8. Under certain molecular modifications, the response is of opposite sign to that of the normal. Continued stimulation converts the abnormal into normal. The response curve may thus exhibit, at the beginning, a negative twitch followed by the normal positive.

A number of curves selected from experiments already described, are given (see fig. 46) to illustrate graphically the remarkable similarities of response under diverse modes of stimulation.

10. Effect of Stimulation by Light balanced by Mechanical Stimulation

I have hitherto spoken of the similarities of the radiation and mechanical strains, but have not yet said anything about their mutual relation.

It is known that in cases where electric radiation produces an increase of conductivity, mechanical vibration produces an opposite effect, i.e., an increase of resistance. It thus appeared that two opposite molecular effects were produced by the two different modes of stimulation.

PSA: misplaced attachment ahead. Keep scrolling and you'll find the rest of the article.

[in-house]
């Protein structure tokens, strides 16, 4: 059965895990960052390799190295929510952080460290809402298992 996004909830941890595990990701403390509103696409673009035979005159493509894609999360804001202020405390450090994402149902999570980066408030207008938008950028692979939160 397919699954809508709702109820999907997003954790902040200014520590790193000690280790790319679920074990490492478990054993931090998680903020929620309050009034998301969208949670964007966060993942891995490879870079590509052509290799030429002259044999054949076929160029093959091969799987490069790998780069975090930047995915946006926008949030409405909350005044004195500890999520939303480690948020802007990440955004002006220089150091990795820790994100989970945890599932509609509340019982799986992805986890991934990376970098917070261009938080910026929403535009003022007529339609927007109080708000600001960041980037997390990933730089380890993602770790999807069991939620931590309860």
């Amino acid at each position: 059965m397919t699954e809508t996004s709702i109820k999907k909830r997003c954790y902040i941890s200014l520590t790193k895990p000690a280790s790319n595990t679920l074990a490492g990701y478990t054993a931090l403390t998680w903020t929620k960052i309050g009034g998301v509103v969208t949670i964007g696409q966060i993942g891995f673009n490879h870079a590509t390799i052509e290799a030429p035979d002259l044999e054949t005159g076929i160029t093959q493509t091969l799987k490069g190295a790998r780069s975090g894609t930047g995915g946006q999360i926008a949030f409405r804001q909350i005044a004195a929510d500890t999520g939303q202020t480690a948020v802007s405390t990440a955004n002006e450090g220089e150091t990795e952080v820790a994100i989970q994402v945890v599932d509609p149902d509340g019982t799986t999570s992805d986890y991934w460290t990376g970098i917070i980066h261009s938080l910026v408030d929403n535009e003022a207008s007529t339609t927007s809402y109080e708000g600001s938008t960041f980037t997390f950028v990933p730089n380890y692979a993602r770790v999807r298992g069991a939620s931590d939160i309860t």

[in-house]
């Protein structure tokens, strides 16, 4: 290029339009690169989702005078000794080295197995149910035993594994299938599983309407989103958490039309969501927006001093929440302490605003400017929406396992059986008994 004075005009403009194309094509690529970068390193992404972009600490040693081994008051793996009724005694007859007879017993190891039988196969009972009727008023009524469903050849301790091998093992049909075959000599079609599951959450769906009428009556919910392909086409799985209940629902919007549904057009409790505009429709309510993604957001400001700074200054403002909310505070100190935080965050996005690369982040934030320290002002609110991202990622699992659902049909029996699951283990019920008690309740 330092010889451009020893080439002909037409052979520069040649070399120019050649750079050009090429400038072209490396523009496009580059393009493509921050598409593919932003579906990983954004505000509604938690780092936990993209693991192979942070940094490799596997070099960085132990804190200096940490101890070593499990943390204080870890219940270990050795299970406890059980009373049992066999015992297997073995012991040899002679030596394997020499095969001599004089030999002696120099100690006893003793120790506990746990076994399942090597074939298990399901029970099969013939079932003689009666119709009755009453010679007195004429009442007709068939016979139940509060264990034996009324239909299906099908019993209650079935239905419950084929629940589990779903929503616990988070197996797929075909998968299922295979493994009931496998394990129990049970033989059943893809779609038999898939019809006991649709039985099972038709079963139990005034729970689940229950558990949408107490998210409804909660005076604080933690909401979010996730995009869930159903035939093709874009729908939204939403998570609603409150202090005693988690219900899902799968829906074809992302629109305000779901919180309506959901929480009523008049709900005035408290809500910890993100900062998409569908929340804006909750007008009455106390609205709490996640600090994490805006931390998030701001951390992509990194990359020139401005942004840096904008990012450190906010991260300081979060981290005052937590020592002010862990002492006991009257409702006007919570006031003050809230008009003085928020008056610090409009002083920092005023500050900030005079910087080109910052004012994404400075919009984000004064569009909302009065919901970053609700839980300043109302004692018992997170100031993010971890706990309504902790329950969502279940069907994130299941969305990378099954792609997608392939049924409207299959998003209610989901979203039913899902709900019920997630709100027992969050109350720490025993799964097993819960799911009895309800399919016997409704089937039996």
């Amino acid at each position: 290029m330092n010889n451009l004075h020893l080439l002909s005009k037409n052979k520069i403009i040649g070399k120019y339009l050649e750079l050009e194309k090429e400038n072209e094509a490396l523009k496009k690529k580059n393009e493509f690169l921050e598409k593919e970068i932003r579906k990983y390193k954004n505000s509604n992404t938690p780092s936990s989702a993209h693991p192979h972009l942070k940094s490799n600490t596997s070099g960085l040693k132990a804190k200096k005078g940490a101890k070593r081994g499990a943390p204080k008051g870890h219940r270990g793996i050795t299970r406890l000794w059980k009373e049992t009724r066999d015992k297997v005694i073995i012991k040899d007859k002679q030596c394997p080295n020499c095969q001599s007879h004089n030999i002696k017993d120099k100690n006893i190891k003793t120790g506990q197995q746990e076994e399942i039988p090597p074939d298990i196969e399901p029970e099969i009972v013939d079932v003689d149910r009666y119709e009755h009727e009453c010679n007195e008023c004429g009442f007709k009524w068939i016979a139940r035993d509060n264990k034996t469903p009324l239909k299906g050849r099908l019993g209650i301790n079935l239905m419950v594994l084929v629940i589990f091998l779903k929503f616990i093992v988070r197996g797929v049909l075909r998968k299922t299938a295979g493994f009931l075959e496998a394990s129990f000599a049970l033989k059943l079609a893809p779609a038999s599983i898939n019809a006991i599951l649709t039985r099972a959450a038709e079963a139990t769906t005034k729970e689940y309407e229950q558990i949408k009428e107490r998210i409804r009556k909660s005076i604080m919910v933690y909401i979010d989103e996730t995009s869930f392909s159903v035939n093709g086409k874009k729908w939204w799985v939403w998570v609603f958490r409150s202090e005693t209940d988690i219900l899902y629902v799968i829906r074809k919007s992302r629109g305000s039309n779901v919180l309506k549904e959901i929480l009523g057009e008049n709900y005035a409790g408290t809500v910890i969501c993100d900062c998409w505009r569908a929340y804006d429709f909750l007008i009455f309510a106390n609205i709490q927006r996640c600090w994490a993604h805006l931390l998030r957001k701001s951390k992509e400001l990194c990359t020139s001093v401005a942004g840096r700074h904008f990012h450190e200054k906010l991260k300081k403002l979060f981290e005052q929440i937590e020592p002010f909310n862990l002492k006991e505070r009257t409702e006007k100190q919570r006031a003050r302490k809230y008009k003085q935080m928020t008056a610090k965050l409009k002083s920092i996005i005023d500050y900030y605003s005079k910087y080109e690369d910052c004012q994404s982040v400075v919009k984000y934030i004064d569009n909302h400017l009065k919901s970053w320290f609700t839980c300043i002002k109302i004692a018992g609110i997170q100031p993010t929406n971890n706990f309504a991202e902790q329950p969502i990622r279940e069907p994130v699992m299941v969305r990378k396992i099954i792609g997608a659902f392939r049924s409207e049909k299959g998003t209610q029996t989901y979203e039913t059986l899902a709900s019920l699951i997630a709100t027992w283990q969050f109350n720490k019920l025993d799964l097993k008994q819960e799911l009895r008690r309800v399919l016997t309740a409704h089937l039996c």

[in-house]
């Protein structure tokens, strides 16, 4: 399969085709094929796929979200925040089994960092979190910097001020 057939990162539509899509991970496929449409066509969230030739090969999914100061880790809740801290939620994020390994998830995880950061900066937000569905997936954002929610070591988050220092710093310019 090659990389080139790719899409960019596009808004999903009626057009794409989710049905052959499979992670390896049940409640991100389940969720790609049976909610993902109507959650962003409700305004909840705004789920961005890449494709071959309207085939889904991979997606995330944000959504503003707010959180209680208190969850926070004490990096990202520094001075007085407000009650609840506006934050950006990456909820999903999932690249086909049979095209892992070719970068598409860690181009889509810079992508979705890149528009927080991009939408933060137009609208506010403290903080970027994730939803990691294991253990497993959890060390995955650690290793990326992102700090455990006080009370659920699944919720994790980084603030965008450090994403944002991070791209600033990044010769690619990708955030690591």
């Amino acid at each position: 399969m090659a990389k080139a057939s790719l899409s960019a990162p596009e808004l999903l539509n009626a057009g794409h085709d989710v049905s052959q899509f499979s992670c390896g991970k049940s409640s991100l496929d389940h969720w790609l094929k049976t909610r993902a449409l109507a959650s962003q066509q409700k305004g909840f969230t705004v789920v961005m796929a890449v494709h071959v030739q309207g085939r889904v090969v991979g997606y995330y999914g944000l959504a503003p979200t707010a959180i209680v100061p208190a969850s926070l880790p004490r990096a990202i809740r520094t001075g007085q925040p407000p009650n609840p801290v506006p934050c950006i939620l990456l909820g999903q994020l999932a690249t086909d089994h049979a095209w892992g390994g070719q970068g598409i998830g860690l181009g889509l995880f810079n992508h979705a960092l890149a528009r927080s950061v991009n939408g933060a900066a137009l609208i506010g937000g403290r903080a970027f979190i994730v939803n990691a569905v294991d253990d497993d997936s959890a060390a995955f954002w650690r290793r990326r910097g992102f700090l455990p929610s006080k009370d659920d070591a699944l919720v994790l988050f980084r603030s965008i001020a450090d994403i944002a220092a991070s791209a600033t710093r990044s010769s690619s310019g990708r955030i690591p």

In verification of this I investigated the effects of light and mechanical vibration in inducing electromotive variation in a strain cell. For this purpose I took a tin cell, and subjected one of the wires to the action of light and mechanical vibration alternately. The upper curve of fig. 47 shows the effect of light of

On the Similarities between Radiation and Mechanical Strains 011.png
Fig. 47. Effect of light and torsional vibration on a Tin cell. Light makes the acted wire cuproid, mechanical vibration makes it zincoid.

a given intensity. It will be noticed that light makes the acted wire cuproid. But the action of mechanical vibration (see lower curve in same figure) makes the acted wire zincoid, and after several trials I found that a vibration with an amplitude of 3° produced a series of curves similar, but of opposite sign, to those produced by light. Mechanical vibration thus produced a molecular effect opposite to that of light.

I next allowed both the stimuli to act simultaneously on one of the wires; the action of light was then found to be exactly balanced by the action of mechanical vibration, an increase or diminution of either at once upsetting the balance.

The molecular effect of mechanical vibration thus appears, at least in the case of tin, to be opposite to that produced by light. This may be the case in general; the exception might be when one of the two stimuli is normal and the other sub-minimal.

  1. By tin wire is meant what is sold as such, and used as electric fuse. It is a pliable alloy of tin and lead.